Where's the future in retail?

Where's the future in retail?

There would be few resellers that would shed a tear knowing that Harvey Norman and its big retail chums are a little concerned about the future, as shown in our exclusive front page report this week.

While the big retailers have gone through something of a golden era, with companies like Harvey Norman making record profits on the back of its booming computer business, the general reseller channel has faced significant challenges in recent times.

Margins have of course fallen dramatically, aided in part by aggressive pricing from large retailers who are suited by the high volume, low margin model. As a result, many resellers have had to face up to the fact that there is little future in the product reselling game and have had to reinvent their businesses as service organisations.

That's been a painful process, and for many it still is. The good news is of course that these resellers are now well positioned for the future.

Can the same be said about the big retailers? I don't think so. The immediate future still looks bright. The gold mine that retailers have so successfully plundered has been the first-time computer buyer. There are still mammoth opportunities in this space as more and more Australian families make the plunge to buy their first PC. But exactly how profitable is this segment going to be in the future?

It's very interesting to note that July PC sales, according to Inform's Channel Monitoring Service (page 32), recorded a huge spike in clone sales driven by aggressive PC/Internet bundles pitched by companies like Eisa. This doesn't surprise at all.

With PC infiltration into the more affluent segment of society nearing saturation point, increasing penetration is going to be almost wholly dependent on take-up by those families with far less disposable income available to spend on their first PC. This market isn't going to be the high margin game it was in the past.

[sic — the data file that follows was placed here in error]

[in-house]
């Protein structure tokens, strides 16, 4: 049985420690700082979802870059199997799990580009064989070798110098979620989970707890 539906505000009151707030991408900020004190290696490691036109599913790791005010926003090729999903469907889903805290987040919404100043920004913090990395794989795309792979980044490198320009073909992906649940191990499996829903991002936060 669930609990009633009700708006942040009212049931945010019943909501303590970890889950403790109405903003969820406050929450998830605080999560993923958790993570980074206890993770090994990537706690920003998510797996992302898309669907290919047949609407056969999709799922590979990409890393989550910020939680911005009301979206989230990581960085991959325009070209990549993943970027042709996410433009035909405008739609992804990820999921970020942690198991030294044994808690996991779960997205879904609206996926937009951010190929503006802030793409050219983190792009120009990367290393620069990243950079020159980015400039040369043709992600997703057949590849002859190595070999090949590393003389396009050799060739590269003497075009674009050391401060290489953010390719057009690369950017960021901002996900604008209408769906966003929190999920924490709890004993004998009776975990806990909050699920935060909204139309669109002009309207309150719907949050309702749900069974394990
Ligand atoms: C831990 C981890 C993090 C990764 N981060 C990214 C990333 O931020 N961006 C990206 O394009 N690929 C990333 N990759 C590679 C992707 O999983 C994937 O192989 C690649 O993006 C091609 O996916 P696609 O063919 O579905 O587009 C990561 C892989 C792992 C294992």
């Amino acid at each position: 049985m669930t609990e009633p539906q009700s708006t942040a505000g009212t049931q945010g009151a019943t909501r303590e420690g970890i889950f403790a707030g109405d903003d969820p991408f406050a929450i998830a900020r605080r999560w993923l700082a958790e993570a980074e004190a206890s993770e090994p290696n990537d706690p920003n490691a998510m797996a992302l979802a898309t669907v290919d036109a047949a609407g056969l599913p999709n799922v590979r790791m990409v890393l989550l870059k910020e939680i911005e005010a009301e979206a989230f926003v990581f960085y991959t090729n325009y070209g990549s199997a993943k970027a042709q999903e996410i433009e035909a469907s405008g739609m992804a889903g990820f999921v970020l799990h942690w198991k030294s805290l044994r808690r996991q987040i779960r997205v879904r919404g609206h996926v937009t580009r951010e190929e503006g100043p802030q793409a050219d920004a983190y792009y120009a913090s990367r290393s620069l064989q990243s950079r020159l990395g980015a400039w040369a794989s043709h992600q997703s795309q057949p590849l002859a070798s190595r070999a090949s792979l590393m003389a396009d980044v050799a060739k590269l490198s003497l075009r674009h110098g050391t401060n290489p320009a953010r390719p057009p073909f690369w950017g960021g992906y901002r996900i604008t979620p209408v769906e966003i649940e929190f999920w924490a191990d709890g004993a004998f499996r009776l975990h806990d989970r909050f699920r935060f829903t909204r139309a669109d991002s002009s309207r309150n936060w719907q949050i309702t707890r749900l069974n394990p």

Meanwhile, home users are becoming surprisingly sophisticated. According to figures expounded by Microsoft at the launch of its new Christmas products (page 28) last week, in almost half of Australian households that owned a PC, the computer was used for at least an hour per day.

Other reports show that more than a quarter of users are connected to the Internet and that Australia leads the world in the percentage of users who have made purchases over the Internet.

Everything points to the sophisticated home user being the next big profitable niche in home computer sales. The PC has become an integral part of their life, so it stands to reason they will be prepared to pay that little bit extra to get the best possible computing experience.

But how are they going to buy? They'll understand enough to know that they need the most bang for their buck and they'll want to be able to configure machines to their own exact specifications. Who's best at delivering that type of service at the moment? I'd suggest it's Dell, whose Internet sales are now driving its mammoth profits.

Of course, there will always be those who want to buy from a person and not a machine, but that person wants true customer service, much more the domain of the small independent dealer than the mass merchant. Is the golden age of computer retailing nearing an end?

Philip Sim is editor-in-chief of Australian Reseller News. Reach him at

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